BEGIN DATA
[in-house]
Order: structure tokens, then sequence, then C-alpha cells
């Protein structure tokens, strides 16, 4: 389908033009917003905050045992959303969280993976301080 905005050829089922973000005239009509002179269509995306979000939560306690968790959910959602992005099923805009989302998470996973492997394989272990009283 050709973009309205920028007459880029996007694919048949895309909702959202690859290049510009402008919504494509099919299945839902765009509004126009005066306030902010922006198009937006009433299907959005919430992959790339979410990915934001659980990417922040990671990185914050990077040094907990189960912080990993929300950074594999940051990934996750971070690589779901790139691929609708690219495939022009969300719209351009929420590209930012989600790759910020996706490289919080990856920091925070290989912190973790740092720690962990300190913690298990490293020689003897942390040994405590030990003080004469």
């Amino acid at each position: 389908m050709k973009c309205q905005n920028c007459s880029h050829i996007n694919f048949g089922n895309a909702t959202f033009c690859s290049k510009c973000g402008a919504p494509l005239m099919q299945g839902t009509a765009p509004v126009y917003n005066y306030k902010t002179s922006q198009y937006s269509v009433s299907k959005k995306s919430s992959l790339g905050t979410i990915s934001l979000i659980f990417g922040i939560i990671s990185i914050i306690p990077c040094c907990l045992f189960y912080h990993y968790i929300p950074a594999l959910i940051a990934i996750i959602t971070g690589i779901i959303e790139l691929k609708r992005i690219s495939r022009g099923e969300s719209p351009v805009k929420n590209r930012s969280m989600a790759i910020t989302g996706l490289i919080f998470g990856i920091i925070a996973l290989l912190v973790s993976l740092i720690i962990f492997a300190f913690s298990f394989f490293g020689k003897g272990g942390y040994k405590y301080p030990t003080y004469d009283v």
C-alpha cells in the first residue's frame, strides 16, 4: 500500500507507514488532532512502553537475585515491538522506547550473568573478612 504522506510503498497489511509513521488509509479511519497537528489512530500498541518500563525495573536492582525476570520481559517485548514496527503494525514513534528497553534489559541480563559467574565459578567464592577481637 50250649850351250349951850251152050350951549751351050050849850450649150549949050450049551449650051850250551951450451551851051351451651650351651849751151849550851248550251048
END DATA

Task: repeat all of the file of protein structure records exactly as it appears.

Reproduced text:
[in-house]
Order: structure tokens, then sequence, then C-alpha cells
């Protein structure tokens, strides 16, 4: 389908033009917003905050045992959303969280993976301080 905005050829089922973000005239009509002179269509995306979000939560306690968790959910959602992005099923805009989302998470996973492997394989272990009283 050709973009309205920028007459880029996007694919048949895309909702959202690859290049510009402008919504494509099919299945839902765009509004126009005066306030902010922006198009937006009433299907959005919430992959790339979410990915934001659980990417922040990671990185914050990077040094907990189960912080990993929300950074594999940051990934996750971070690589779901790139691929609708690219495939022009969300719209351009929420590209930012989600790759910020996706490289919080990856920091925070290989912190973790740092720690962990300190913690298990490293020689003897942390040994405590030990003080004469």
């Amino acid at each position: 389908m050709k973009c309205q905005n920028c007459s880029h050829i996007n694919f048949g089922n895309a909702t959202f033009c690859s290049k510009c973000g402008a919504p494509l005239m099919q299945g839902t009509a765009p509004v126009y917003n005066y306030k902010t002179s922006q198009y937006s269509v009433s299907k959005k995306s919430s992959l790339g905050t979410i990915s934001l979000i659980f990417g922040i939560i990671s990185i914050i306690p990077c040094c907990l045992f189960y912080h990993y968790i929300p950074a594999l959910i940051a990934i996750i959602t971070g690589i779901i959303e790139l691929k609708r992005i690219s495939r022009g099923e969300s719209p351009v805009k929420n590209r930012s969280m989600a790759i910020t989302g996706l490289i919080f998470g990856i920091i925070a996973l290989l912190v973790s993976l740092i720690i962990f492997a300190f913690s298990f394989f490293g020689k003897g272990g942390y040994k405590y301080p030990t003080y004469d009283v």
C-alpha cells in the first residue's frame, strides 16, 4: 500500500507507514488532532512502553537475585515491538522506547550473568573478612 504522506510503498497489511509513521488509509479511519497537528489512530500498541518500563525495573536492582525476570520481559517485548514496527503494525514513534528497553534489559541480563559467574565459578567464592577481637 50250649850351250349951850251152050350951549751351050050849850450649150549949050450049551449650051850250551951450451551851051351451651650351651849751151849550851248550251048